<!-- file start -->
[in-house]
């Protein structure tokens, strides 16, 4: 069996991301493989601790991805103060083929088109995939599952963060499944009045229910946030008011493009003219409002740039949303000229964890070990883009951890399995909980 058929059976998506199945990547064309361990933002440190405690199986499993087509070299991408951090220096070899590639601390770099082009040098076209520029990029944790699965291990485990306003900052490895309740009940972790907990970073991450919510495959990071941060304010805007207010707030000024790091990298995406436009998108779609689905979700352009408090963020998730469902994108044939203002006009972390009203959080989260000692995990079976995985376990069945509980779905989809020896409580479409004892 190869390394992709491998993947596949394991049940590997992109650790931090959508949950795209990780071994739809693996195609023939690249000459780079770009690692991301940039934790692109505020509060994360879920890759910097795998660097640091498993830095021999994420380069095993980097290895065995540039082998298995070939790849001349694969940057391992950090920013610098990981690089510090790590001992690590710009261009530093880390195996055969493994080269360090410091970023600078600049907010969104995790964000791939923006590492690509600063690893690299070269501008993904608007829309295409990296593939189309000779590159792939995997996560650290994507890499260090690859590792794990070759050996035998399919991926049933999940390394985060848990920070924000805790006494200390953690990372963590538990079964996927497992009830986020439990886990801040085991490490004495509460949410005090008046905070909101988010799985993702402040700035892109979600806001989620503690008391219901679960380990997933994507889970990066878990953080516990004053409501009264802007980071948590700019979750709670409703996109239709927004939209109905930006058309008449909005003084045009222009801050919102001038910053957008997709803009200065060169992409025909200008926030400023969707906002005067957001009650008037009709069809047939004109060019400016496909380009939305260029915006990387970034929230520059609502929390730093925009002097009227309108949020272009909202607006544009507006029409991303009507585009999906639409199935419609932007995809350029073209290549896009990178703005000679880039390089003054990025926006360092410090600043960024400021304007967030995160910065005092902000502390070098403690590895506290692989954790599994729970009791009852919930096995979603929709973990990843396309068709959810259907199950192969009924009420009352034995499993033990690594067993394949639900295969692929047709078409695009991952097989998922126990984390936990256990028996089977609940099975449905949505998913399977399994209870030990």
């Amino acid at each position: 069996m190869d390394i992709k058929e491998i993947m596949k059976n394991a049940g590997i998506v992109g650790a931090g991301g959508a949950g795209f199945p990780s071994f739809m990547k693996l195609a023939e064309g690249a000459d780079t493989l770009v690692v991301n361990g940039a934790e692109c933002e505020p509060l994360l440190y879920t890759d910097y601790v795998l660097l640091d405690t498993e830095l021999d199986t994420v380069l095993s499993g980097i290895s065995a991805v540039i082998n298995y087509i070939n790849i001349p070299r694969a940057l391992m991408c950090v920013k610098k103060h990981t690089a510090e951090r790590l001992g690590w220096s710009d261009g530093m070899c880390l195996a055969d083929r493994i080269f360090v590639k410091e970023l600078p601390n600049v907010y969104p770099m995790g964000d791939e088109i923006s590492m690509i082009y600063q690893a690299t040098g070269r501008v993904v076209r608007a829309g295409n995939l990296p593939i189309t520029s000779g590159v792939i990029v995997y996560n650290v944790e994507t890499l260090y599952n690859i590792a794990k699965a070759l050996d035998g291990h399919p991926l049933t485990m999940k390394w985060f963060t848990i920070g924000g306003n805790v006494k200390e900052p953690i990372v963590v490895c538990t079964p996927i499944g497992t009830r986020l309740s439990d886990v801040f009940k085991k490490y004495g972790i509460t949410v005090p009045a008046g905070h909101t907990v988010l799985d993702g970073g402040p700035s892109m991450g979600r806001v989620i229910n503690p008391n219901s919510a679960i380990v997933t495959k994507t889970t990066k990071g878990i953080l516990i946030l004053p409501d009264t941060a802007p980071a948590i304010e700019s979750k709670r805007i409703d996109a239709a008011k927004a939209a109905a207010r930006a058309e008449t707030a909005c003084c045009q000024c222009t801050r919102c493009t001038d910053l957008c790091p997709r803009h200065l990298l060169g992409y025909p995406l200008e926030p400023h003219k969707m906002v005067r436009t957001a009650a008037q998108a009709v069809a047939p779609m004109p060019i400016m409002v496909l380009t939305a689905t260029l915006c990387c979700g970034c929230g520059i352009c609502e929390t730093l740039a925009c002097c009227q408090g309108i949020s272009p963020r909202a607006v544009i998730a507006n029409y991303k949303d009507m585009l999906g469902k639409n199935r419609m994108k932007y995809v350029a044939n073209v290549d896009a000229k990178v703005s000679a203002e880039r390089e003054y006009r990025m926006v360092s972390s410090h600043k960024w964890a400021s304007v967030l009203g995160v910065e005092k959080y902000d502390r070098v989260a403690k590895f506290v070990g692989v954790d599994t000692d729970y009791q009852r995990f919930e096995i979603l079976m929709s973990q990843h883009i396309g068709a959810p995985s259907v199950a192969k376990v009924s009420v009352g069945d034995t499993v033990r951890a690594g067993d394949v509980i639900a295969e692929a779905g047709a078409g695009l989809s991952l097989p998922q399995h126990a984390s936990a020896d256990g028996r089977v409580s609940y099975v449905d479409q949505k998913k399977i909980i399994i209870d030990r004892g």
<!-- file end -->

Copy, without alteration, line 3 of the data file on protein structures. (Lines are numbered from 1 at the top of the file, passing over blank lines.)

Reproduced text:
């Amino acid at each position: 069996m190869d390394i992709k058929e491998i993947m596949k059976n394991a049940g590997i998506v992109g650790a931090g991301g959508a949950g795209f199945p990780s071994f739809m990547k693996l195609a023939e064309g690249a000459d780079t493989l770009v690692v991301n361990g940039a934790e692109c933002e505020p509060l994360l440190y879920t890759d910097y601790v795998l660097l640091d405690t498993e830095l021999d199986t994420v380069l095993s499993g980097i290895s065995a991805v540039i082998n298995y087509i070939n790849i001349p070299r694969a940057l391992m991408c950090v920013k610098k103060h990981t690089a510090e951090r790590l001992g690590w220096s710009d261009g530093m070899c880390l195996a055969d083929r493994i080269f360090v590639k410091e970023l600078p601390n600049v907010y969104p770099m995790g964000d791939e088109i923006s590492m690509i082009y600063q690893a690299t040098g070269r501008v993904v076209r608007a829309g295409n995939l990296p593939i189309t520029s000779g590159v792939i990029v995997y996560n650290v944790e994507t890499l260090y599952n690859i590792a794990k699965a070759l050996d035998g291990h399919p991926l049933t485990m999940k390394w985060f963060t848990i920070g924000g306003n805790v006494k200390e900052p953690i990372v963590v490895c538990t079964p996927i499944g497992t009830r986020l309740s439990d886990v801040f009940k085991k490490y004495g972790i509460t949410v005090p009045a008046g905070h909101t907990v988010l799985d993702g970073g402040p700035s892109m991450g979600r806001v989620i229910n503690p008391n219901s919510a679960i380990v997933t495959k994507t889970t990066k990071g878990i953080l516990i946030l004053p409501d009264t941060a802007p980071a948590i304010e700019s979750k709670r805007i409703d996109a239709a008011k927004a939209a109905a207010r930006a058309e008449t707030a909005c003084c045009q000024c222009t801050r919102c493009t001038d910053l957008c790091p997709r803009h200065l990298l060169g992409y025909p995406l200008e926030p400023h003219k969707m906002v005067r436009t957001a009650a008037q998108a009709v069809a047939p779609m004109p060019i400016m409002v496909l380009t939305a689905t260029l915006c990387c979700g970034c929230g520059i352009c609502e929390t730093l740039a925009c002097c009227q408090g309108i949020s272009p963020r909202a607006v544009i998730a507006n029409y991303k949303d009507m585009l999906g469902k639409n199935r419609m994108k932007y995809v350029a044939n073209v290549d896009a000229k990178v703005s000679a203002e880039r390089e003054y006009r990025m926006v360092s972390s410090h600043k960024w964890a400021s304007v967030l009203g995160v910065e005092k959080y902000d502390r070098v989260a403690k590895f506290v070990g692989v954790d599994t000692d729970y009791q009852r995990f919930e096995i979603l079976m929709s973990q990843h883009i396309g068709a959810p995985s259907v199950a192969k376990v009924s009420v009352g069945d034995t499993v033990r951890a690594g067993d394949v509980i639900a295969e692929a779905g047709a078409g695009l989809s991952l097989p998922q399995h126990a984390s936990a020896d256990g028996r089977v409580s609940y099975v449905d479409q949505k998913k399977i909980i399994i209870d030990r004892g």